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Developers: Five UX principles you might be neglecting

May 15, 2017

UX stands for ‘user experience’. Of course, you already knew that, but one of the basic tenets of UX is that you never make assumptions about your visitors’ knowledge or ability. Here are five more UX ideas that aren’t so obvious…

1. Useful, friendly feedback increases conversions

Remember that a firm’s website is their online front-of-house. Nothing puts a customer off spending money like a surly receptionist or taciturn sales assistant, so make your website helpful and well-mannered, whenever people interact with it.

When it comes to forms, default error messages like ‘Invalid input’ or ‘Value required’ are an unpleasant reminder to the user that they are dealing with a computer, not a person. Instead, be affable and descriptive: ‘Please enter your phone number so we can contact you if there’s a problem’, ‘That email address doesn’t like quite right, please try again’, etc.

(Note the use of the magic word; manners cost nothing, except in the case of ‘please’ where it costs 6 bytes of memory.)

When a form submits, tell the user what just happened and what will happen next: ‘Thank you for placing your enquiry, we’ll be in touch soon!’ If your form collects a name, add it to the success message to show that you are paying attention.

2. People use the web in weird ways

Every single interaction in your user journey should take into account different levels of user ability, as well as curious habits people may have slipped into.

For instance, consider the implications of a double click on your buttons and links. It only requires a single tap to trigger an action on a web page, but most operating systems need a double click to open applications and files. Make sure you aren’t, for instance, opening a lightbox and immediately closing it if the user clicks or taps the thumbnail twice because that’s how they are used to opening images on their computer.

Some users – particularly those with reading difficulties – may highlight text or hover the mouse nearby as they read text, so make sure you aren’t spoiling this experience with CSS effects. And of course, bear in mind the requirements of partially sighted and colour-blind people.

3. Responsive design isn’t just about mobiles

Many developers define their responsive breakpoints on a device-specific basis, but remember that there might be a perfectly good reason for a desktop user to view the site at a width of 480px. You should never assume that a certain breakpoint serves only mobile or tablets.

If your site becomes unusable with a mouse and keyboard or otherwise limits functionality at a certain size, you might prevent conventional window-based PC activities, such as comparing two pages side by side or copying text into a Word processor.

Your site should work consistently across all devices at any available screen/window size. This includes taking height into consideration – if you are using a full page splash with important messages, use a ‘min-height’ property to stop those messages getting squashed if the user turns their browser into a letterbox. And if your site has a sticky navigation or mega menu, test these at various window heights to make sure they don’t compromise the experience.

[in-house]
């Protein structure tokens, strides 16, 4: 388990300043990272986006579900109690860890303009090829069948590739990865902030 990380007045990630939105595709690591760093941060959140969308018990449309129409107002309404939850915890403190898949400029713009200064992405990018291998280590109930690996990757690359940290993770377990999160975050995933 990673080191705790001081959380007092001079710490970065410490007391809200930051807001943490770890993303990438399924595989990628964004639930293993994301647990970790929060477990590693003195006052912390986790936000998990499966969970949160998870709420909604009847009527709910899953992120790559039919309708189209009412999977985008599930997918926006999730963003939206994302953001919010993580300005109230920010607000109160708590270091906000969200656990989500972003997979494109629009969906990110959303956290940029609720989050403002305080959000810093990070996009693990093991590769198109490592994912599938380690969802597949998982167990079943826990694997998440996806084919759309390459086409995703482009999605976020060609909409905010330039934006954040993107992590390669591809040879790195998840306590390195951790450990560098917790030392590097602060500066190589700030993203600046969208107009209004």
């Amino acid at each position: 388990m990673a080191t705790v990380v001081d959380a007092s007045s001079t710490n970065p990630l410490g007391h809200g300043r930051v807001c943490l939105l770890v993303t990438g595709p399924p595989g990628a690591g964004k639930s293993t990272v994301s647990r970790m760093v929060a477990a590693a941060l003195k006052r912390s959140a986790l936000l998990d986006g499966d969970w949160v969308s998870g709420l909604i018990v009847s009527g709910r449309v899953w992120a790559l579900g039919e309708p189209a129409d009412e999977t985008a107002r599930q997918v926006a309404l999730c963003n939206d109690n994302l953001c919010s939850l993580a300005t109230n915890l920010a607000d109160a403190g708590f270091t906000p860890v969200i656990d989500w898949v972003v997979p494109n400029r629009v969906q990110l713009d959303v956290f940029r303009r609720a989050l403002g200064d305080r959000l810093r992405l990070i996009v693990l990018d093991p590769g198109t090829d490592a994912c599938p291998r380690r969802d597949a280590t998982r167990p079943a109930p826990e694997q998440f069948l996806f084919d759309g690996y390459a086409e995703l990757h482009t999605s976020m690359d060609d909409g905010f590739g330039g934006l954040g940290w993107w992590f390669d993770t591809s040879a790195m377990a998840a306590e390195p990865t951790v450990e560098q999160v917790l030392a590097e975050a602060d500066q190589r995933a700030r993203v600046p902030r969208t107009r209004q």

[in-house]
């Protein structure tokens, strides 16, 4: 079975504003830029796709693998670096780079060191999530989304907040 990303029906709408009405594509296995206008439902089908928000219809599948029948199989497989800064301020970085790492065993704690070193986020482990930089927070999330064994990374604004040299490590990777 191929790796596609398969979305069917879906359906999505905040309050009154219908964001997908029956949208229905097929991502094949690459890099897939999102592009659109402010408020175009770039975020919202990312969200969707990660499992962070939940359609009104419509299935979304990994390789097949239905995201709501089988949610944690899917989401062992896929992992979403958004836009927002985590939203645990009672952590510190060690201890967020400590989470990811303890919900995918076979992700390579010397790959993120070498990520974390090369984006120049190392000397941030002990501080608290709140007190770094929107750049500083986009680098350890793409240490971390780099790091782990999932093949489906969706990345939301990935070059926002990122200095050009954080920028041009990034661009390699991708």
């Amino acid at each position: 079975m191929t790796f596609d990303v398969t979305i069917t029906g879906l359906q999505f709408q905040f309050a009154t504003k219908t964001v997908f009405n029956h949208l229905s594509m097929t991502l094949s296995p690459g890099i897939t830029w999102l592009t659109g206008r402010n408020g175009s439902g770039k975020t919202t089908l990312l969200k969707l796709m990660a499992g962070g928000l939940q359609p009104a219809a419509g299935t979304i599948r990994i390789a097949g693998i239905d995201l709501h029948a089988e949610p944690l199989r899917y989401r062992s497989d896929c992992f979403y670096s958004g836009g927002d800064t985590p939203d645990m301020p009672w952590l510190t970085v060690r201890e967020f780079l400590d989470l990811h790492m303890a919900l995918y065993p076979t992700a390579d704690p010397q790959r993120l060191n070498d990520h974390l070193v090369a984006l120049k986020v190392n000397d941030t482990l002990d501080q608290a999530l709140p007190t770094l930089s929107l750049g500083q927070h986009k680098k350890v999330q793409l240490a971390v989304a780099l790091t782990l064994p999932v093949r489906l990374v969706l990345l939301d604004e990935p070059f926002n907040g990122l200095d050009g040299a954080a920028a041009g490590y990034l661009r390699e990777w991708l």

4. Mind the gaps

Label elements should always be clickable (and ideally have a suitable hover state to indicate such) to move focus to the corresponding input, but make sure you haven’t left a space between label and input that a click could be lost in – use padding instead of margins to create spacing in these cases and avoid whitespace.

Also, consider the impact of gaps in your navigation elements. When the user moves the mouse horizontally along a menu bar, there should not be a break between hover effects from one link to the next.

If you are using boxes or cards to show snippets of further content, consider how much of that element is clickable. Why make your user click a small ‘Read more’ link when the whole box could be a link? This should be especially considered if your card has a hover effect implying the user can interact with it.

5. Loading animations are still cool

While we want to serve information to users as quickly as possible, occasionally a layout will look so broken prior to all the assets loading that it actually becomes confusing. For instance, a user might see the link they need flash on the screen before a slow-loading hero image pushes it out of view a moment later.

If it’s important that a user waits for something to happen, such as during form submission or when loading AJAX content, they should be told to wait using a loading animation. If only part of the page is slow to load or update, conceal that element alone and use a jQuery ‘load’ event to reveal it the split-second it is ready.

Of course, if your loading animation stays on screen for so long as to become irritating, then you’ve got an entirely different UX problem you should address.




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